Miami Aliens with Old Criminal Convictions Have Another Chance to Set Those Convictions Aside to Avoid Immigration Consequences

The United States Supreme Court’s decision in Padilla has changed the law as it relates to setting aside a criminal conviction based upon the ineffective assistance of a criminal defense attorney. Every lawyer is required to advise their client of the potential immigration consequences that may result from their taking a plea. Prior to Padilla an alien had to prove that their criminal defense lawyer gave them affirmatively bad advice to have their conviction set aside. Now if the accused can demonstrate that their attorney gave them no advice at all, that can be sufficient to set aside the conviction.

Because of this change in the law the Eleventh Circuit Court of Appeals have determined that convicts have two years from the date of the Padilla decision (March 31, 2010) to argue that this change in the law gives them a new opportunity to set aside their criminal conviction. This applies even if you have already sought to set aside your conviction and failed.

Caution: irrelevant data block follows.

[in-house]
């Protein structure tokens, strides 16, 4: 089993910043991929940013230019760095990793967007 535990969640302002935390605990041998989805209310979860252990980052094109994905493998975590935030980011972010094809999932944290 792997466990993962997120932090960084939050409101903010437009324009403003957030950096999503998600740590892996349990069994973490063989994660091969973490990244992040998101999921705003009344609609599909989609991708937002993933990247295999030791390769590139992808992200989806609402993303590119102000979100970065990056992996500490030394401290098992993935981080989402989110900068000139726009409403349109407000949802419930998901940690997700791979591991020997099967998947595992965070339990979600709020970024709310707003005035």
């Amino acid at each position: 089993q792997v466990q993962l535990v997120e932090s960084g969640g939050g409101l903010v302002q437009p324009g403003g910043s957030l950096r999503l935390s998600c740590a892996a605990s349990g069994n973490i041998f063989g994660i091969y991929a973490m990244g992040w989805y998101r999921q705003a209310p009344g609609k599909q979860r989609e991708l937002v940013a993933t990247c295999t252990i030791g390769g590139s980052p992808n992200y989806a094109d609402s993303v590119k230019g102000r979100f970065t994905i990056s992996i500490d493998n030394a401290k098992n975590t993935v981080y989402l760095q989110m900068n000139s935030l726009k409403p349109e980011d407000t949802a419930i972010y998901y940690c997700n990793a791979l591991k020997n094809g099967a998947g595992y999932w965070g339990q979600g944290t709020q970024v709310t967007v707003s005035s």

However, the Florida appellate courts, specifically the Third District Court of Appeals, which encompasses Miami, have determined that if the court advised a client of their immigration rights, that may negatively impact an immigrants ability to set aside their conviction. On the other hand, clients who took pleas in Miami-Dade County have a leg up because more often than not, they do not sing colloquy form or attest to the facts which support their convictions.

As you can see there are many facts that could impact your ability to set aside the conviction. However, if you have a conviction and you thought it was too late to do something about it, now may be your chance to take action. Contact a criminal defense attorney now to determine if your case meets the Padilla criteria.